Understanding its history of resistance rather than sanctions can help Myanmar now

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Understanding its history of resistance rather than sanctions can help Myanmar now




Few things capture the eerie nature of Myanmar’s recent political saga better than a Burmese physical education teacher’s rise
to global internet fame last week, when her morning exercise video accidentally included some raw footage of an unfolding
coup in the background.

A formerly isolated military dictatorship that has reformed and opened up drastically since 2010, Myanmar never completely
got rid of its junta legacy.

In the early morning hours of Feb 1, the Southeast Asian country’s military - the Tatmadaw, as it is officially known in
the country - decided to reclaim its status as Myanmar’s sole centre of political power, arresting dozens of key civilian
politicians and activists, declaring a state of emergency, and transferring power to its commander-in-chief, Min Aung Hlaing.


WHY DID IT HAPPEN?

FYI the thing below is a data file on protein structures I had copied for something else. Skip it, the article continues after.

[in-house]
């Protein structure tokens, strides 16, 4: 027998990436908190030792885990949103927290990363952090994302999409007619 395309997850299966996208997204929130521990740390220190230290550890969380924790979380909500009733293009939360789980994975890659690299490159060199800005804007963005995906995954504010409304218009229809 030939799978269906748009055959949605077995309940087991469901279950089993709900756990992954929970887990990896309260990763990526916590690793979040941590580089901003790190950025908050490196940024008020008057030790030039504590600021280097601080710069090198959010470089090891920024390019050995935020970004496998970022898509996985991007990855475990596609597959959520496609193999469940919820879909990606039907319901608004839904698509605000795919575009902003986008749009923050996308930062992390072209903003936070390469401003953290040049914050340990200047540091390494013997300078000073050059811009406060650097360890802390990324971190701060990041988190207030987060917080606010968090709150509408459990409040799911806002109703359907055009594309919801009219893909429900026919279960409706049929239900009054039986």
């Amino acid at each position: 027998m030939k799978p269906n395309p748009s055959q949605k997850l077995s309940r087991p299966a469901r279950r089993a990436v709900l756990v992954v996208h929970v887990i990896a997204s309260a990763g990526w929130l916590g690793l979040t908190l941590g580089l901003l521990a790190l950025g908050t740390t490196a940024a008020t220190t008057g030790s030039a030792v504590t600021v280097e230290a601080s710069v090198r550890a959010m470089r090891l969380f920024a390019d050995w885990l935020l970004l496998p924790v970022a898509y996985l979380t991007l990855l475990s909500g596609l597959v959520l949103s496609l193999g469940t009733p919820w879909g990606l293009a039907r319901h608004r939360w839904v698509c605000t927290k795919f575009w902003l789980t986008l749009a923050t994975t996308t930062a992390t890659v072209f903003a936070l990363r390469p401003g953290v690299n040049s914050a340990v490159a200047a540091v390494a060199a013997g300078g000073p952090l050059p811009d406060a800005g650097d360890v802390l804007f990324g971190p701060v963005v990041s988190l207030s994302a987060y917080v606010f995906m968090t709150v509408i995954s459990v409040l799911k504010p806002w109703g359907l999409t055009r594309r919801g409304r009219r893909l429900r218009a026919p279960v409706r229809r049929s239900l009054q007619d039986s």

Many observers of the country’s political history have offered explanations for why the coup occurred at this moment.

Some highlighted the Tatmadaw’s insecurity over its future status, since the popularly-elected civilian government led by
Aung San Suu Kyi has attempted to reduce the military’s political authority.

Others emphasise the Tatmadaw’s demand for respect, which the ruling party - the National League for Democracy -
has outright denied by refusing to investigate the military’s claim of voter fraud in the November 2020 general election.


REVERSAL OF FORTUNES
Although the country’s liberalisation in the past 10 years has stagnated at times, and systematically excluded many ethnic
and religious minority groups, it has nonetheless brought unprecedented political rights and economic opportunities to
a large swath of the population.

Compared to the pre-2010 military dictatorship, under a largely civilian-run system, the majority of people in Myanmar have
enjoyed expanded freedoms of expression and assembly, the right to vote and political representation, and increasing
business and education opportunities, together with unrestricted international exposure and internet access.

The coup, to them, means regressing to a dark past where none of these existed - and turning their lives upside down.

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